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LGBTQ Youth Explain Why Schools Should Teach About These 17 Native Icons

During Native Heritage Month, GLSEN recognizes and celebrates the cultures, histories, contributions, issues, and heritage of Native/Indigenous peoples.

‘Indigenous’ and ‘Native’ are identity markers used interchangeably across Turtle Island and are most often capitalized as nouns. ‘Native American’ is more and more rejected in protest against the settler states of the U.S. and Canada who presume their project of settlement and colonization of this land is finished. This is still Turtle Island.

From We’wha to Candi Brings Plenty, queer and Two-Spirit Indigenous folks have been at the forefront of LGBTQ organizing and resistance movements for centuries. They have currently and throughout history been fighting against cultural genocide by the U.S. government, the breaking of treaties, and white supremacy. It is imperative that we continue to acknowledge this work, while also remaining vigilant of the intersecting levels of marginalization and oppression that queer and Two-Spirit Indigenous peoples experience. Keeping in mind the activists who continue to put their bodies and well-being on the line to fight for the care of their sacred land—most recently at Standing Rock—is a critical element of inclusive education and LGBTQ work.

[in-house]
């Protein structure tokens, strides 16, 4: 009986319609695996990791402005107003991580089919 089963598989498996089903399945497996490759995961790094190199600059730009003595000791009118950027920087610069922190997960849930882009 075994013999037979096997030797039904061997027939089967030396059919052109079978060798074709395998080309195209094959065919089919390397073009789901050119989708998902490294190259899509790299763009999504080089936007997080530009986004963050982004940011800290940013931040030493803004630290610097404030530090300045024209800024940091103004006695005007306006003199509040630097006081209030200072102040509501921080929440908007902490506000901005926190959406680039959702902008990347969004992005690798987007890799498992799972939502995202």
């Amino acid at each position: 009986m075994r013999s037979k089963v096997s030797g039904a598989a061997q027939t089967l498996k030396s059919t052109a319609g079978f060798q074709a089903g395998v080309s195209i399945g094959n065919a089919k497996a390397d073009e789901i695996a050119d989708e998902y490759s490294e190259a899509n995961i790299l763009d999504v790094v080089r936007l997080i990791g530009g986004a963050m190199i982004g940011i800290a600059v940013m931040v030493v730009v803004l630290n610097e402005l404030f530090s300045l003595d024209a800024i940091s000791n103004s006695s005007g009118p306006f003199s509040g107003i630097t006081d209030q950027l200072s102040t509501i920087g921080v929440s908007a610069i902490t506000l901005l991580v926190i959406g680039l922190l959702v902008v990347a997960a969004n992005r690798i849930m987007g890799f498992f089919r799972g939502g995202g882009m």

Below is a compilation of these icons, composed by GLSEN’s National Student Council to share their impact, and as an encouragement for folks to look into their work. Each of these icons belong in classroom curriculum. Including them is a way for students to feel reflected, honored, and valued within both their school community and society at large. In addition to making students feel valued it is a way of keeping Native culture alive. For more ways to support LGBTQ Native students at school, see these GLSEN resources

 And, most importantly, feel free to refer to this decolonial map in order to remain accountable to whose land you are on across Turtle Island.

Did we miss your icon? Post your favorite Native LGBTQ icon on Instagram with a bio using #NativeHeritageMonth. Then, see more Native icons and a timeline that you can use in your classroom all year long!